New Literature Prize Won't Let #MeToo Incident Get In The Way Of Celebrating Female Authors

"Why do the authors have to pay the price for this mess?"

There might not be a Nobel Prize for Literature awarded this year, but there's a new prize that's ready to take over and give the public a voice in choosing its finalists.

The New Academy Prize in Literature was recently created by journalist Alexandra Pascalidou and 100 other Swedish cultural figures, ranging from actors to novelists. It all began after Pascalidou spent months following coverage about the Swedish Academy's sexual assault scandal with Jean-Claude Renault, a former French-Swedish photographer, who is also accused of having leaked Nobel Prize winners multiple times since 1996. The scandal resulted in the organization's leader, Sara Danius, to resign back in April.


Pascalidou told The New York Times she was upset and then angry upon hearing that the Nobel Prize in Literature would not be awarded this year. 

"I just thought, 'Why do the authors have to pay the price for this mess?' " she said. 

It was at this point that she then thought, "How hard can running a prize be?"

Thanks to Pascalidou's persistence, the New Academy Prize in Literature soon became a reality. A winner will be announced on October 14 and will receive 1 million kronor, which is about $112,00.

But unlike the Nobel Prize, this literature prize is taking things a step further by getting the public involved in voting for three finalists by August 14. Librarians will choose the fourth finalist. 

Right now, authors such as J.K. Rowling, Margaret Atwood, Zadie Smith, and Neil Gaiman are among the famous names gracing this year's ballot.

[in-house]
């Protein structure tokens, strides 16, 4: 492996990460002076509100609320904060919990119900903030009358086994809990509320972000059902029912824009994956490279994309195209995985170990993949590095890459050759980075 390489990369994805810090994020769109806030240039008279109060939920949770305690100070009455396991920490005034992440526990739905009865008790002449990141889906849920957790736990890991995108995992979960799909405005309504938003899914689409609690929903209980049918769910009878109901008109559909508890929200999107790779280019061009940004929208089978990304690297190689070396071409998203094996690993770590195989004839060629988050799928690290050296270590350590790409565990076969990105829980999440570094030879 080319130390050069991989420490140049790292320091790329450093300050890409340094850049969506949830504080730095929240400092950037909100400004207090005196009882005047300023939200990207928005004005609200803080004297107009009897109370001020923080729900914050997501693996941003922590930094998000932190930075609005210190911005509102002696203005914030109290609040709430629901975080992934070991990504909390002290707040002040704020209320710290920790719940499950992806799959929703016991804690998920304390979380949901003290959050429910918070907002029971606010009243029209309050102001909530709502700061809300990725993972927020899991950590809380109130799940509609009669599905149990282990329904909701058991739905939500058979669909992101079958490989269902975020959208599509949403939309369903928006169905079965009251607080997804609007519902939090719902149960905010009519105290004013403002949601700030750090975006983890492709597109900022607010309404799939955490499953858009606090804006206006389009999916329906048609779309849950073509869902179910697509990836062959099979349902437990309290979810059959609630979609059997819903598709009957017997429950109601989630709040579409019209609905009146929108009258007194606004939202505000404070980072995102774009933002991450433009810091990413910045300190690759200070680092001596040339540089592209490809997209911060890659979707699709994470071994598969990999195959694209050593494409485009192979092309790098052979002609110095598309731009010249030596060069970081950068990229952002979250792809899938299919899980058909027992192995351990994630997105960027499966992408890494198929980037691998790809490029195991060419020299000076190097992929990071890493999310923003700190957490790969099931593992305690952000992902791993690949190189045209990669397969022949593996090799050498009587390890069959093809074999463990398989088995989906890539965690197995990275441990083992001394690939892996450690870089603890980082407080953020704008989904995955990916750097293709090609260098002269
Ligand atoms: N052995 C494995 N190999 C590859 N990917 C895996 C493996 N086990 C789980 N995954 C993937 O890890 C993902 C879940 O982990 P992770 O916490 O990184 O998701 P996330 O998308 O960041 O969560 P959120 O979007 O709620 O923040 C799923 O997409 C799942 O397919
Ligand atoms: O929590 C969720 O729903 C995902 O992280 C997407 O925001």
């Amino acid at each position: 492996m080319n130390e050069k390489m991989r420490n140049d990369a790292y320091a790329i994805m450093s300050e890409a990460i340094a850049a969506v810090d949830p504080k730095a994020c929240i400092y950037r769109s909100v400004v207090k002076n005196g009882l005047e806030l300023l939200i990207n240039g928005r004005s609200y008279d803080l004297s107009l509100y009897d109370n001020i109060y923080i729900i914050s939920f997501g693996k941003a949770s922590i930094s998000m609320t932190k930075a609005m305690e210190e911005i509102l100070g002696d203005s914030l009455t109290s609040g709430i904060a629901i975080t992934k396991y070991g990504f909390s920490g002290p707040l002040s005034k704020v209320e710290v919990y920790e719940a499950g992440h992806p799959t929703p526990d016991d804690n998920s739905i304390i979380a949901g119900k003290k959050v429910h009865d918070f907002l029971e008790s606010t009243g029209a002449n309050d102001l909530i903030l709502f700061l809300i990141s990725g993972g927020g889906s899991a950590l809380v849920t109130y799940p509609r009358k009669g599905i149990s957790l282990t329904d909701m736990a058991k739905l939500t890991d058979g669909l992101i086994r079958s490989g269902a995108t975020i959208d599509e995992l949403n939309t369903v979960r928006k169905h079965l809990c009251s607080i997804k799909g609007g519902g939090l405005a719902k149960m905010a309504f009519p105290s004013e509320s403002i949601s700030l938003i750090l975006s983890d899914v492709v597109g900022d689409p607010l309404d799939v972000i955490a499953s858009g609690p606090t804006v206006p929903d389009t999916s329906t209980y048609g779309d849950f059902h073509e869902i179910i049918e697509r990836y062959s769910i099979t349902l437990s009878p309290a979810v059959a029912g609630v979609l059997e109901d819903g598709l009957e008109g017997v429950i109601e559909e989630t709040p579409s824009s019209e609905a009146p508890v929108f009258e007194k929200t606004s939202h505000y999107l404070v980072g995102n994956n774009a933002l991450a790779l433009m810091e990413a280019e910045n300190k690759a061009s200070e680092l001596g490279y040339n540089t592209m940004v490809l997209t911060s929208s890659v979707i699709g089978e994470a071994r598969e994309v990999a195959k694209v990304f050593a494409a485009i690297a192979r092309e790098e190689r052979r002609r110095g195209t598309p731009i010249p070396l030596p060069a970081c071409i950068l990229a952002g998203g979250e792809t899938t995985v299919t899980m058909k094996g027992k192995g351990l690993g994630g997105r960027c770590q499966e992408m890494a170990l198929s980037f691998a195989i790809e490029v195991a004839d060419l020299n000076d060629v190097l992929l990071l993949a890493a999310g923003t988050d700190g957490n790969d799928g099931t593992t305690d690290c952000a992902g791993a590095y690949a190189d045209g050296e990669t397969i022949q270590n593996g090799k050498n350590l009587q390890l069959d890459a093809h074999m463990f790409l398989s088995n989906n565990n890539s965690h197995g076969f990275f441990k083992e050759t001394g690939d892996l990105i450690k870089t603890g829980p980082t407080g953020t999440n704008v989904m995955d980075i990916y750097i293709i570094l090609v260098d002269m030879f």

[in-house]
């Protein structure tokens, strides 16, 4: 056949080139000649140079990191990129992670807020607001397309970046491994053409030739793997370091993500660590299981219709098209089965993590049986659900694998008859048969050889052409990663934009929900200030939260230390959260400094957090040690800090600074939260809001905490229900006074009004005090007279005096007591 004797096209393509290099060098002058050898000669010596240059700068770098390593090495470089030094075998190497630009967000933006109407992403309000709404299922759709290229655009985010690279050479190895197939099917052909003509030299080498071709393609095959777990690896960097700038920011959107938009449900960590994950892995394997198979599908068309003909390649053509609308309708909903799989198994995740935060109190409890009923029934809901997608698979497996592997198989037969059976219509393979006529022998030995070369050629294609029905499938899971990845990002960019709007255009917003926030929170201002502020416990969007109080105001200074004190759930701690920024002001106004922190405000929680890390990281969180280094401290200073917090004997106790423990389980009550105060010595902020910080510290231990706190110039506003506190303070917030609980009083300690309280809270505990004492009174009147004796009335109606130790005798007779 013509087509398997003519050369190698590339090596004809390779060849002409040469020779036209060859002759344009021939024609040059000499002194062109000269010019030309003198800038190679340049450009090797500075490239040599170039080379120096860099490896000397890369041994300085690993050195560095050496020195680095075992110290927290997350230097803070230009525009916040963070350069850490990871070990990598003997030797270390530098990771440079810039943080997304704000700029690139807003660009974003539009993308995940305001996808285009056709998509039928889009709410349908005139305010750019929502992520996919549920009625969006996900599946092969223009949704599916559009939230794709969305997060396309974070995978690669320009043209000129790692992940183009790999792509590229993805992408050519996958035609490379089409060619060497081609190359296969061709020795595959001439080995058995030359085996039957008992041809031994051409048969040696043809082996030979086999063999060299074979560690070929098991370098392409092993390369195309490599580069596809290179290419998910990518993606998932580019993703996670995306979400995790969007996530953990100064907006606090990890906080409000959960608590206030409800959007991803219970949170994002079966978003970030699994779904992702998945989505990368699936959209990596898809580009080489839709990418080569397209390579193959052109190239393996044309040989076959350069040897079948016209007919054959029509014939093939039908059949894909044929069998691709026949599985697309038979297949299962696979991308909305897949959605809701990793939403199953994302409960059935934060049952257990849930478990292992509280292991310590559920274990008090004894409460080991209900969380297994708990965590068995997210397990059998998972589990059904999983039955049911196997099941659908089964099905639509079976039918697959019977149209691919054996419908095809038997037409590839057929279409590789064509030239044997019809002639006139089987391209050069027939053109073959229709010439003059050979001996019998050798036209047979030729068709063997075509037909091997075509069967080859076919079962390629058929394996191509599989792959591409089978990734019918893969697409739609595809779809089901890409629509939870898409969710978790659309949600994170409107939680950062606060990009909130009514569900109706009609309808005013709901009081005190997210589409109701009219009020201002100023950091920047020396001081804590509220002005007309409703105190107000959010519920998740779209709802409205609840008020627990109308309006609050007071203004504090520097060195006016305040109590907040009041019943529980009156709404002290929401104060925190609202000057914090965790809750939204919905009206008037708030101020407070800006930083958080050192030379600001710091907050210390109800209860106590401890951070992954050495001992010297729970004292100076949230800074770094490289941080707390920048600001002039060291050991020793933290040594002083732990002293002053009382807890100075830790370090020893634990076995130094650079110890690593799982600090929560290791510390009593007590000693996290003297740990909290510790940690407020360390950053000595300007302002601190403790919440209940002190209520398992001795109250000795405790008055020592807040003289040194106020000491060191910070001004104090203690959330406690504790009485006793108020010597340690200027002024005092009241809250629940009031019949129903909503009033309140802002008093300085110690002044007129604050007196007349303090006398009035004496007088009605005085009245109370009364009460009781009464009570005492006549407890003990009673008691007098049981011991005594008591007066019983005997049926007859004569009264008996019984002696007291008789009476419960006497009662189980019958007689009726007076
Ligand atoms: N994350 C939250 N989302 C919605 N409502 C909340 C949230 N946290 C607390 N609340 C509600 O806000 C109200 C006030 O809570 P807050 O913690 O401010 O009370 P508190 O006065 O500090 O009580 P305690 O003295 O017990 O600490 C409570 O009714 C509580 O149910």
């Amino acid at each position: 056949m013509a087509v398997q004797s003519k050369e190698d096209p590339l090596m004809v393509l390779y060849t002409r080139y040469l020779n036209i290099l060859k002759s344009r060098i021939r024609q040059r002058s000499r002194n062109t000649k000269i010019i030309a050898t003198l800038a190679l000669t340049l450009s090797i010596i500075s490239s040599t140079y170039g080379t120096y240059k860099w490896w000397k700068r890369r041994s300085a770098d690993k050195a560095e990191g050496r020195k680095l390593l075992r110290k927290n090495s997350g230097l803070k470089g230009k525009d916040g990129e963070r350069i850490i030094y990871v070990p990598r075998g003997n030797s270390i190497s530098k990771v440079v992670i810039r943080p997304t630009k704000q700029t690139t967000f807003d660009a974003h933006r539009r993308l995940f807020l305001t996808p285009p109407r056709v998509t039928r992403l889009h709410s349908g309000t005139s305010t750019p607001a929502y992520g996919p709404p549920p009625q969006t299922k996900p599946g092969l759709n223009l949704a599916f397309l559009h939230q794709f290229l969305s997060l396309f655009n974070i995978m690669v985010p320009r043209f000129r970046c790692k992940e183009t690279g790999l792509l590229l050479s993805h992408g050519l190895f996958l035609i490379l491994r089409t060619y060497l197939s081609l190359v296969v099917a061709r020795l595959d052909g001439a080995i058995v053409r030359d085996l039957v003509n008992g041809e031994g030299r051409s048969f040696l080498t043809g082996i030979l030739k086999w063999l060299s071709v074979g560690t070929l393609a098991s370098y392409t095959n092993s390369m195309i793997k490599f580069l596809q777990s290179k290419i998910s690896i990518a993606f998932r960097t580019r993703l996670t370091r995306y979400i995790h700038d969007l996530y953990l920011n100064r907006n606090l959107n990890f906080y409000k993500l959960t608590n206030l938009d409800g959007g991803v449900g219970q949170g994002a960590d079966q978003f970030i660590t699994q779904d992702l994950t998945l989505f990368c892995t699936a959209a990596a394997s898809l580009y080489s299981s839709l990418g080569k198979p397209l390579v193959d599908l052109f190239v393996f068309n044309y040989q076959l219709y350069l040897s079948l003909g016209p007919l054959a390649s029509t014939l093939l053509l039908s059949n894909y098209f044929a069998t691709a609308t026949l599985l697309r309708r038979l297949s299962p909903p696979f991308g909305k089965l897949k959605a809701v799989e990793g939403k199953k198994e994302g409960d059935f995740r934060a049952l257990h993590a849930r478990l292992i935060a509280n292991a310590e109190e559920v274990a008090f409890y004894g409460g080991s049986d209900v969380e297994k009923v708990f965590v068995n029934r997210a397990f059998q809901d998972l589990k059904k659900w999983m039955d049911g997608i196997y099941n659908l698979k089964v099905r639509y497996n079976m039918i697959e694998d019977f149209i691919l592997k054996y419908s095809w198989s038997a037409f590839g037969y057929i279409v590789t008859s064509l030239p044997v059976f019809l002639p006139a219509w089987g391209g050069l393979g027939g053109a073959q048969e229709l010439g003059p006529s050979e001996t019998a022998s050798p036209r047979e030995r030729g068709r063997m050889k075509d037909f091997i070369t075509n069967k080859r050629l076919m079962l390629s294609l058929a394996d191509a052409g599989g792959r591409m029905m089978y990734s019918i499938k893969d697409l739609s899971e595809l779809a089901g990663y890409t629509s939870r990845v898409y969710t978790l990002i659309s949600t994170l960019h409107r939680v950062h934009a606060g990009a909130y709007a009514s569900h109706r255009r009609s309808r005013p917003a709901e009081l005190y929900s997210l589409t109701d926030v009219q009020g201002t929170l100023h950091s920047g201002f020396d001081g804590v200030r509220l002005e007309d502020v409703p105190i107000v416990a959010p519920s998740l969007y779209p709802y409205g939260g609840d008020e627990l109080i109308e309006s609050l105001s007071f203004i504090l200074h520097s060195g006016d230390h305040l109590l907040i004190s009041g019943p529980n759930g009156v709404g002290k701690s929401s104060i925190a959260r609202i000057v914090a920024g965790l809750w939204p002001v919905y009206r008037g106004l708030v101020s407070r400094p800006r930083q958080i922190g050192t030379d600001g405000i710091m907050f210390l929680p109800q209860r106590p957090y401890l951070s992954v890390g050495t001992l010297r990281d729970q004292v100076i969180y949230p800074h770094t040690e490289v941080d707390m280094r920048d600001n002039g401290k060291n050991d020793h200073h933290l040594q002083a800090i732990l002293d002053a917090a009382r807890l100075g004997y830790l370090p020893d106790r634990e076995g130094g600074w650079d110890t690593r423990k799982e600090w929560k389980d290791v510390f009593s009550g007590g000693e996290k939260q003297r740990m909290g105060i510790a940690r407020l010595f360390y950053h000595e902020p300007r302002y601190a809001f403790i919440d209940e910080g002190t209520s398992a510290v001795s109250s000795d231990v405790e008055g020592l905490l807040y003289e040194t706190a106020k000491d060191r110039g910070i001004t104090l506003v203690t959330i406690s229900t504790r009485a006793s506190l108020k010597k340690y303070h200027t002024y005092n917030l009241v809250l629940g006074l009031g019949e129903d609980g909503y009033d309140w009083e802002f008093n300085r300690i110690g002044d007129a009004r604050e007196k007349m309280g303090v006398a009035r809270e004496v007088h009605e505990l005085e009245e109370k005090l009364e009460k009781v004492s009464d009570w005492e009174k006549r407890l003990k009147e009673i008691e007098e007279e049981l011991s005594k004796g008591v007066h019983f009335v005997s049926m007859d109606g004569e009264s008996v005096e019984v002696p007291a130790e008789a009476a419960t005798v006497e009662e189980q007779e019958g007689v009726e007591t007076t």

But the New Academy's prize is not about bringing attention to already well-known authors, it's about returning to the simple idea "that literature should be associated with democracy, openness, empathy and respect," despite the fact that a negative #MeToo situation got in the way of honoring female authors.  

In a statement on their website, the organizers also stressed the importance of needed a literature prize awarded in 2018.

"In a time when human values are increasingly being called into question, literature becomes the counterforce of oppression and a code of silence," they said. "It is now more important than ever that the world's greatest literary prize should be awarded."

Ann Palsson, the president of the New Academy's Prize jury and a book editor, also told The New York Times that she wants this price to "inspire people about books" in the same way Alfred Nobel, who the prize is named after, was once able to do.

"We just want to focus on something positive," Palsson said.

Cover image: Shawn GoldbergFeatureflash Photo Agency /


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